Review and images by Suspsy; edited by bmathison1972
No animal is more associated with Canada than the beaver (Castor canadensis). Many First Nations tribes from the Haida to the Cree to the Mi‘kmaq include it in their legends, usually emphasizing the animal’s industrious nature. Moreover, the fur trade, which began in the 16th century and upon which the entire nation was built, was based primarily on beaver pelts. For nearly 300 years, explorers and voyageurs trekked further and further across the land in search of more beavers to turn into fancy hats and robes. This made the beaver globally famous, but of course it also decimated the population. Fortunately, the demand for furs eventually died down before the beaver died out. In 1975, the humble rodent was officially declared Canada’s national symbol. Prior to that, it debuted on the Canadian five-cent coin (the nickel) and the very first Canadian postage stamp. It has also been turned into wartime propaganda, company logos, and scores of toys.
One such toy was released by Safari Ltd. in 2007 as part of their North American Wildlife series. It is sculpted with its head raised and its unmistakable flat tail held straight out behind. Gripped in its mouth are some small sticks, which is a neat touch. These could be intended as building material for the beaver’s lodge, or perhaps they’re just part of its lunch. Strict herbivores, beavers feed on a wide variety of herbaceous plants, aquatic vegetation, and trees, with aspen and poplar apparently being their favourites. They will readily eat all parts of a tree, from the bark to the branches and the leaves.
At about 10.5 cm in length, this is a fairly large beaver figure and certainly not in scale with many of the other NAW animals. The main colour is medium brown with a darker patch on the back. Dark grey is used for the tail and lightly applied to the soles of the feet. The ears, eyes, and nose are glossy black, the front incisors are light pink, and the sticks are grey with speckles of black. Unfortunately, the paint on this particular figure has been sloppily applied on the nose and ears, plus there’s a blot of dark brown on the right side of the head.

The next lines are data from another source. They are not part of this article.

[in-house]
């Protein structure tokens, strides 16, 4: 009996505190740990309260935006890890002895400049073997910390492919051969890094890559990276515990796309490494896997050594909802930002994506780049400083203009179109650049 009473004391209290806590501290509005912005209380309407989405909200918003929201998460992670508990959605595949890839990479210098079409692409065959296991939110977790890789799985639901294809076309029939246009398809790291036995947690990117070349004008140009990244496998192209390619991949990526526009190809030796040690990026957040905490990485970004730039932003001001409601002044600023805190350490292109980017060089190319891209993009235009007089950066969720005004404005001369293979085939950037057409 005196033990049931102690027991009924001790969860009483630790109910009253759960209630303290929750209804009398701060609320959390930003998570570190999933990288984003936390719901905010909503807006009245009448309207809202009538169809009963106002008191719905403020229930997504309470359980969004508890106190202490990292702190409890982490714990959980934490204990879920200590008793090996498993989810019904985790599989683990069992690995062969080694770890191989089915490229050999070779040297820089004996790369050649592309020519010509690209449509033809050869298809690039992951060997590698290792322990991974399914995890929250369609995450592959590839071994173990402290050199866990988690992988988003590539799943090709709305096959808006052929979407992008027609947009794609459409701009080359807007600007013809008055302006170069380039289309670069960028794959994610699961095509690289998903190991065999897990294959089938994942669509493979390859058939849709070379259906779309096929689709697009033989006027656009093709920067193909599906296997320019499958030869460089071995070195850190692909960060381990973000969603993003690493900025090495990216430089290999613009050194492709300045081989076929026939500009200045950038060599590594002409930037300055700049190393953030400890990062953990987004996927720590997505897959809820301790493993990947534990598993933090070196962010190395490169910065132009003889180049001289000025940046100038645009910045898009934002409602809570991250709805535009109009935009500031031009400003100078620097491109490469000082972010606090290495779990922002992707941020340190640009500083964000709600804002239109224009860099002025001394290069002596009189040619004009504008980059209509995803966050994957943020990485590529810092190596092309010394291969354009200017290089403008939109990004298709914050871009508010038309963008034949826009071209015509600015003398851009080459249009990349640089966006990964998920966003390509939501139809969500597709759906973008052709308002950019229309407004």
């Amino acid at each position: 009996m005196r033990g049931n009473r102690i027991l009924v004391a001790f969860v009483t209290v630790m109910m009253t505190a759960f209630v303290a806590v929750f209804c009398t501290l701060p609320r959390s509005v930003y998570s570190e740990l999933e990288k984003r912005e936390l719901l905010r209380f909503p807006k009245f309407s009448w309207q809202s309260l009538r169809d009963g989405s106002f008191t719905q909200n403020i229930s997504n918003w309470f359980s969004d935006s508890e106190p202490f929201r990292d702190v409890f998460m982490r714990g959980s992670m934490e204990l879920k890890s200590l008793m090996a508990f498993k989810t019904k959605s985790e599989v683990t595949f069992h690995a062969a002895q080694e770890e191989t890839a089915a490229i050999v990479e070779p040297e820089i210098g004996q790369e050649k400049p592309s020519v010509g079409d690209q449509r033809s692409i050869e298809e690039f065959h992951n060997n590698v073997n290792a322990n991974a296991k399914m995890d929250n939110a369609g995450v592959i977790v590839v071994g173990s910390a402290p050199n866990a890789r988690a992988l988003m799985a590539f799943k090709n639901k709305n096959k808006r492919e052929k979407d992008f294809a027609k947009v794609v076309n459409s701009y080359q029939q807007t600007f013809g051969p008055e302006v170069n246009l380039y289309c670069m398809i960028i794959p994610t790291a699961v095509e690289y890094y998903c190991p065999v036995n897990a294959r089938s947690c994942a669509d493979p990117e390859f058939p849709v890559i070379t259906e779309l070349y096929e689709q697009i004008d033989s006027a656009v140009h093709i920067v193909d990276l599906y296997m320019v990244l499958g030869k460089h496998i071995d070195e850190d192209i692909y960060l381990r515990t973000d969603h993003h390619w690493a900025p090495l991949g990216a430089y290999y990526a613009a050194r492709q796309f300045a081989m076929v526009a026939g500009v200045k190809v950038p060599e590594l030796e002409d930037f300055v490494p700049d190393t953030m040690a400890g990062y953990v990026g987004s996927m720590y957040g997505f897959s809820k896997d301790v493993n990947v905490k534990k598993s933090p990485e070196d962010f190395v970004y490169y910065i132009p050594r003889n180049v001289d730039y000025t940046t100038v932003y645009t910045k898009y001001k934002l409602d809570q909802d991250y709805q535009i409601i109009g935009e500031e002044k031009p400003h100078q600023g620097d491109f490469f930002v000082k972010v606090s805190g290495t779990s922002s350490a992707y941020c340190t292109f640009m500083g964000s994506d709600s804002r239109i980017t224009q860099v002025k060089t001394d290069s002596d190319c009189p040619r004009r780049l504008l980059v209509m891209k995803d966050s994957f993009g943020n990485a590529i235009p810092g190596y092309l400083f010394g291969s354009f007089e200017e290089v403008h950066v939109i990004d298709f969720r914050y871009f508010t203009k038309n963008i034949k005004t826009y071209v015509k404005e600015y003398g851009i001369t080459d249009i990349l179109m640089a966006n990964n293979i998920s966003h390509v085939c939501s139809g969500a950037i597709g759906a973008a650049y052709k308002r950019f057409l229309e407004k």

Accuracy-wise, there really doesn’t appear to be anything to complain about with this toy. All the familiar features are present in addition to the visible front teeth: a large, relatively rounded head with tiny ears, a stout body covered in slick fur, webbing on the large hind feet, and, of course, a flattened tail shaped like a paddle blade. The tail serves as a swimming rudder, helps support the beaver when it is rearing up on its hind legs to gnaw on trees, stores fat, and is used to slap the water’s surface as an effective danger warning. It’s also the inspiration for one of Canada’s most popular pastries.
Unfortunately, as one of older Safari’s products, the detail on this beaver is decidedly not on par with their more recent wares. The fur covering the head and body is reasonably well-sculpted, but far from what you’d describe as painstakingly intricate. Similarly, the tail features rather crude overlapping scales that are far too big and far too few to do proper justice to the real animal.
Nevertheless, the Safari North American Wildlife beaver is still probably the best toy of this iconic animal currently available on the market, and the easiest to acquire as well. Recommended, especially for those fond of Canadian fauna.